Rampant drug use is everywhere. In fact, drugs are one of the most pressing problems that the world faces at this present time. With this, it is very important to strengthen efforts to put an end to this problem. In San Francisco, just like in other parts of the world, they too are trying their best to solve their drug problem and to save more lives from ending as victims.

Seventeen federal law enforcement agencies are teaming up for a yearlong crackdown on a notorious area of San Francisco crawling with rampant drug use and “smothered by lawlessness,” a federal prosecutor said Wednesday. The government is arresting drug traffickers in the Tenderloin neighbourhood, near the city’s downtown, as the first step in cleaning up a roughly 50-block area long plagued by poverty and where open drug use has been tolerated for years, U.S. Attorney David Anderson said.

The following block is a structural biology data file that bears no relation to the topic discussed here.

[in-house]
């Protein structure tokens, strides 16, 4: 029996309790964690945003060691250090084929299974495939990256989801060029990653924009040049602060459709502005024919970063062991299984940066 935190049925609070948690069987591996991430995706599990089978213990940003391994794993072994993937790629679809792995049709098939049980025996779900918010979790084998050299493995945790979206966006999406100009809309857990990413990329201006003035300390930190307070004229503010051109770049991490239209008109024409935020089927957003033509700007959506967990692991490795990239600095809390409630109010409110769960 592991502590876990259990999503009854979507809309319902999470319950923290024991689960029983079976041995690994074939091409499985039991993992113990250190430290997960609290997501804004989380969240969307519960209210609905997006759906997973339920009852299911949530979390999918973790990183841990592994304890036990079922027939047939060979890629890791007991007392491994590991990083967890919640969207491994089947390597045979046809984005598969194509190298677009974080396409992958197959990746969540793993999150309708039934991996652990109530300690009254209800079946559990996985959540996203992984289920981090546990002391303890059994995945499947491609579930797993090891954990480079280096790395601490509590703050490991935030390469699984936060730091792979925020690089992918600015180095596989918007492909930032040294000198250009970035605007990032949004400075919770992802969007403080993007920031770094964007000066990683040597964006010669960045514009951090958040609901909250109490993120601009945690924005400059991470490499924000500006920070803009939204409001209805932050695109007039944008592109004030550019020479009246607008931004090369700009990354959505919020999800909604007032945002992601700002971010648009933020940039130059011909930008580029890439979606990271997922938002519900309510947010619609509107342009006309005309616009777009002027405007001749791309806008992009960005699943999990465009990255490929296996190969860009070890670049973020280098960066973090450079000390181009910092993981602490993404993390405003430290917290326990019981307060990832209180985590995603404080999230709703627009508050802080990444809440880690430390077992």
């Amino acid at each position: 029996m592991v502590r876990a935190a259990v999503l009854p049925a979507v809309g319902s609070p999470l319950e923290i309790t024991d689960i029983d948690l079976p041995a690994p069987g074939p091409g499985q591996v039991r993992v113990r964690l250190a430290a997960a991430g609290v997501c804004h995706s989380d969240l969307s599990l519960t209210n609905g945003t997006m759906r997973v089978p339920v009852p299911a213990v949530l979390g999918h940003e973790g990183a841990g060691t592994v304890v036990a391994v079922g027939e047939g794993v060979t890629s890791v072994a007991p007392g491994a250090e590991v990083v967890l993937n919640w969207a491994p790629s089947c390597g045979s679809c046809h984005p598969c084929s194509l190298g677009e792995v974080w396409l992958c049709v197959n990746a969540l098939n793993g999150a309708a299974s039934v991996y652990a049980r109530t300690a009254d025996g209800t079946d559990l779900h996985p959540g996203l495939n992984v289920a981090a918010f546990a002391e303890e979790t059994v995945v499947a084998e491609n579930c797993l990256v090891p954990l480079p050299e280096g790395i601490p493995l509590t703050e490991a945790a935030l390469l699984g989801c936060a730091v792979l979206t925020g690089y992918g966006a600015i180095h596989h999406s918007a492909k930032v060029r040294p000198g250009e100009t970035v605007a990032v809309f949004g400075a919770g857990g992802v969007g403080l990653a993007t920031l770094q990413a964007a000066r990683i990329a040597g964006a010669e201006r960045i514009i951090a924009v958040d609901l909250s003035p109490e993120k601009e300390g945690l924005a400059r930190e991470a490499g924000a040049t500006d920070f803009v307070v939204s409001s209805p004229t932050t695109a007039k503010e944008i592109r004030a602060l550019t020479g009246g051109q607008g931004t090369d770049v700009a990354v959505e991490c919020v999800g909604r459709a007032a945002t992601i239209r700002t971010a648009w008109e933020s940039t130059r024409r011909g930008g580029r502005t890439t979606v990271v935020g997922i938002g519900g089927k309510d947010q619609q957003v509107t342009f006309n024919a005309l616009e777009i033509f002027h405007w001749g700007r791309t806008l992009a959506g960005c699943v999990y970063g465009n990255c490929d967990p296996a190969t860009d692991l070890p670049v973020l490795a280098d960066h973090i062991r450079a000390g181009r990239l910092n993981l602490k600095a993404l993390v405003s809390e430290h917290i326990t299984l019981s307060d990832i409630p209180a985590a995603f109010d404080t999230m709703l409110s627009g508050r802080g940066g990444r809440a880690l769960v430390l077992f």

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The crackdown comes as California has become more tolerant of casual drug use after voters reduced penalties for possession of cocaine, heroin and opiates in 2014 and legalized marijuana in 2016. It also comes as San Francisco Mayor London Breed and the elected supervisor for the area have pledged to target flagrant drug dealing.

But San Francisco also strongly opposes federal immigration sweeps, and immigration agents are among those joining the FBI, Drug Enforcement Administration, U.S. Marshals Service and others in the effort. And while city officials know the Tenderloin is a problem, they’re torn on how to address drug dealing and drug addiction, with some saying the city shouldn’t waste resources going after low-level offenders and criminalizing homelessness.

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